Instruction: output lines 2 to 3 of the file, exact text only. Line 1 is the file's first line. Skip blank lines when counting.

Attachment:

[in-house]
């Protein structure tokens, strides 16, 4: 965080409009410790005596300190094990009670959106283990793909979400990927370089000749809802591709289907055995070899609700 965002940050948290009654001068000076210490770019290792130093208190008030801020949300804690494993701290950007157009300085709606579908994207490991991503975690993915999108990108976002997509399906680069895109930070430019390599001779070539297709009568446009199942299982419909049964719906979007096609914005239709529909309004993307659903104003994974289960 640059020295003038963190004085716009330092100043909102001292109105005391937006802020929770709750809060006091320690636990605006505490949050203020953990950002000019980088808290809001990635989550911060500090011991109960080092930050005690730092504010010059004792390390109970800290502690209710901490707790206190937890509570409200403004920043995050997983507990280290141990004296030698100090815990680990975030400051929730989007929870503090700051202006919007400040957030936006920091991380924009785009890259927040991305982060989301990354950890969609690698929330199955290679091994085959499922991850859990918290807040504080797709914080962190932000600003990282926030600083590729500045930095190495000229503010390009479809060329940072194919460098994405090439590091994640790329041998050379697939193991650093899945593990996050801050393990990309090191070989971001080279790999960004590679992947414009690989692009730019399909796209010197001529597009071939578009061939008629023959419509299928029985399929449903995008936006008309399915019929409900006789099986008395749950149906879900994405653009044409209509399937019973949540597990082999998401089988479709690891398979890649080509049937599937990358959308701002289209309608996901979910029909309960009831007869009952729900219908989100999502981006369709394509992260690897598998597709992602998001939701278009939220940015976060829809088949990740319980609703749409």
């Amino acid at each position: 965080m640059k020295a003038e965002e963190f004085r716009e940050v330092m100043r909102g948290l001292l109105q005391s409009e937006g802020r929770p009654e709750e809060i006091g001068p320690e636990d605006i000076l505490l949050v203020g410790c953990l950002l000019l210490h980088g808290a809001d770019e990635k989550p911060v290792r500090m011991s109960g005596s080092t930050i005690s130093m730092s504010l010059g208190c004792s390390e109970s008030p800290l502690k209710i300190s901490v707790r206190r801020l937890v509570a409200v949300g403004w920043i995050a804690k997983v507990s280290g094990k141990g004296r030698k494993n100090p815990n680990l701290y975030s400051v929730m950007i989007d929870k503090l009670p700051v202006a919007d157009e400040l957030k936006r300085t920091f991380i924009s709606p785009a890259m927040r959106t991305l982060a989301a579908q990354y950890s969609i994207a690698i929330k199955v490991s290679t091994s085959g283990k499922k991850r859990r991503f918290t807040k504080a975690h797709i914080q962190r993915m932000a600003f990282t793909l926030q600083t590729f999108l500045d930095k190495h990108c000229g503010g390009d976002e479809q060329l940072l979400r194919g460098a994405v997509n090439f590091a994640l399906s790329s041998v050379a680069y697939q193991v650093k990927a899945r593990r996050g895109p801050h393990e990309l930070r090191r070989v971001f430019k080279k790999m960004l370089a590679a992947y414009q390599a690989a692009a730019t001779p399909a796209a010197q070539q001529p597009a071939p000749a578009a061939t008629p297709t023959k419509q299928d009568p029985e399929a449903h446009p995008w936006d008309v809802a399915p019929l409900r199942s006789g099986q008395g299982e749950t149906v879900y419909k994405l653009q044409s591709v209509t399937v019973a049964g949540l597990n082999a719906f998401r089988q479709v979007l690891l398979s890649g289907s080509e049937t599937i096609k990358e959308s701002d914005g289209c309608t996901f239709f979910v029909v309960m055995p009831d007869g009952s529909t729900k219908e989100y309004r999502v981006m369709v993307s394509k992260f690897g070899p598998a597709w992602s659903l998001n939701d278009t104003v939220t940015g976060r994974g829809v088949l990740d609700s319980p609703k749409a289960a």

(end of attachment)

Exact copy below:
């Protein structure tokens, strides 16, 4: 965080409009410790005596300190094990009670959106283990793909979400990927370089000749809802591709289907055995070899609700 965002940050948290009654001068000076210490770019290792130093208190008030801020949300804690494993701290950007157009300085709606579908994207490991991503975690993915999108990108976002997509399906680069895109930070430019390599001779070539297709009568446009199942299982419909049964719906979007096609914005239709529909309004993307659903104003994974289960 640059020295003038963190004085716009330092100043909102001292109105005391937006802020929770709750809060006091320690636990605006505490949050203020953990950002000019980088808290809001990635989550911060500090011991109960080092930050005690730092504010010059004792390390109970800290502690209710901490707790206190937890509570409200403004920043995050997983507990280290141990004296030698100090815990680990975030400051929730989007929870503090700051202006919007400040957030936006920091991380924009785009890259927040991305982060989301990354950890969609690698929330199955290679091994085959499922991850859990918290807040504080797709914080962190932000600003990282926030600083590729500045930095190495000229503010390009479809060329940072194919460098994405090439590091994640790329041998050379697939193991650093899945593990996050801050393990990309090191070989971001080279790999960004590679992947414009690989692009730019399909796209010197001529597009071939578009061939008629023959419509299928029985399929449903995008936006008309399915019929409900006789099986008395749950149906879900994405653009044409209509399937019973949540597990082999998401089988479709690891398979890649080509049937599937990358959308701002289209309608996901979910029909309960009831007869009952729900219908989100999502981006369709394509992260690897598998597709992602998001939701278009939220940015976060829809088949990740319980609703749409």
């Amino acid at each position: 965080m640059k020295a003038e965002e963190f004085r716009e940050v330092m100043r909102g948290l001292l109105q005391s409009e937006g802020r929770p009654e709750e809060i006091g001068p320690e636990d605006i000076l505490l949050v203020g410790c953990l950002l000019l210490h980088g808290a809001d770019e990635k989550p911060v290792r500090m011991s109960g005596s080092t930050i005690s130093m730092s504010l010059g208190c004792s390390e109970s008030p800290l502690k209710i300190s901490v707790r206190r801020l937890v509570a409200v949300g403004w920043i995050a804690k997983v507990s280290g094990k141990g004296r030698k494993n100090p815990n680990l701290y975030s400051v929730m950007i989007d929870k503090l009670p700051v202006a919007d157009e400040l957030k936006r300085t920091f991380i924009s709606p785009a890259m927040r959106t991305l982060a989301a579908q990354y950890s969609i994207a690698i929330k199955v490991s290679t091994s085959g283990k499922k991850r859990r991503f918290t807040k504080a975690h797709i914080q962190r993915m932000a600003f990282t793909l926030q600083t590729f999108l500045d930095k190495h990108c000229g503010g390009d976002e479809q060329l940072l979400r194919g460098a994405v997509n090439f590091a994640l399906s790329s041998v050379a680069y697939q193991v650093k990927a899945r593990r996050g895109p801050h393990e990309l930070r090191r070989v971001f430019k080279k790999m960004l370089a590679a992947y414009q390599a690989a692009a730019t001779p399909a796209a010197q070539q001529p597009a071939p000749a578009a061939t008629p297709t023959k419509q299928d009568p029985e399929a449903h446009p995008w936006d008309v809802a399915p019929l409900r199942s006789g099986q008395g299982e749950t149906v879900y419909k994405l653009q044409s591709v209509t399937v019973a049964g949540l597990n082999a719906f998401r089988q479709v979007l690891l398979s890649g289907s080509e049937t599937i096609k990358e959308s701002d914005g289209c309608t996901f239709f979910v029909v309960m055995p009831d007869g009952s529909t729900k219908e989100y309004r999502v981006m369709v993307s394509k992260f690897g070899p598998a597709w992602s659903l998001n939701d278009t104003v939220t940015g976060r994974g829809v088949l990740d609700s319980p609703k749409a289960a």